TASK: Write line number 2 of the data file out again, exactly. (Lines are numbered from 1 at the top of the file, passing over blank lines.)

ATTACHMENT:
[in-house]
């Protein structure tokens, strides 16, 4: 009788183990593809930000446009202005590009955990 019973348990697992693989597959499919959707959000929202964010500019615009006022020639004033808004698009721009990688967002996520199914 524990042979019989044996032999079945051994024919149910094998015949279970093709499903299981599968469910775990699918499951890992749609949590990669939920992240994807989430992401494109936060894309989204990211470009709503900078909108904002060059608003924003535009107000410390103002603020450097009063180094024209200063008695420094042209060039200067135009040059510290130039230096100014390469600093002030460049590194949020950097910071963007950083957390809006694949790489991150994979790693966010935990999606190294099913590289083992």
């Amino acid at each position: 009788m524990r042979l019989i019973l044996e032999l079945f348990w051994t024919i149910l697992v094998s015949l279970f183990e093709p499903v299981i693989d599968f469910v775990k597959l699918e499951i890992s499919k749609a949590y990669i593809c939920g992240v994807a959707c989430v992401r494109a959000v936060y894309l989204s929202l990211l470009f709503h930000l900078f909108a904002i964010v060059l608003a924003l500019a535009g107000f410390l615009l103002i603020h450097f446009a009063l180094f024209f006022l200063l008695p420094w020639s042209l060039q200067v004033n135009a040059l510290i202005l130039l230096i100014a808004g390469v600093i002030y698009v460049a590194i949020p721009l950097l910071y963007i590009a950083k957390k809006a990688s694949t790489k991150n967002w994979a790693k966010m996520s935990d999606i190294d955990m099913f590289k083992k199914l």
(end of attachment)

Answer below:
């Protein structure tokens, strides 16, 4: 009788183990593809930000446009202005590009955990 019973348990697992693989597959499919959707959000929202964010500019615009006022020639004033808004698009721009990688967002996520199914 524990042979019989044996032999079945051994024919149910094998015949279970093709499903299981599968469910775990699918499951890992749609949590990669939920992240994807989430992401494109936060894309989204990211470009709503900078909108904002060059608003924003535009107000410390103002603020450097009063180094024209200063008695420094042209060039200067135009040059510290130039230096100014390469600093002030460049590194949020950097910071963007950083957390809006694949790489991150994979790693966010935990999606190294099913590289083992």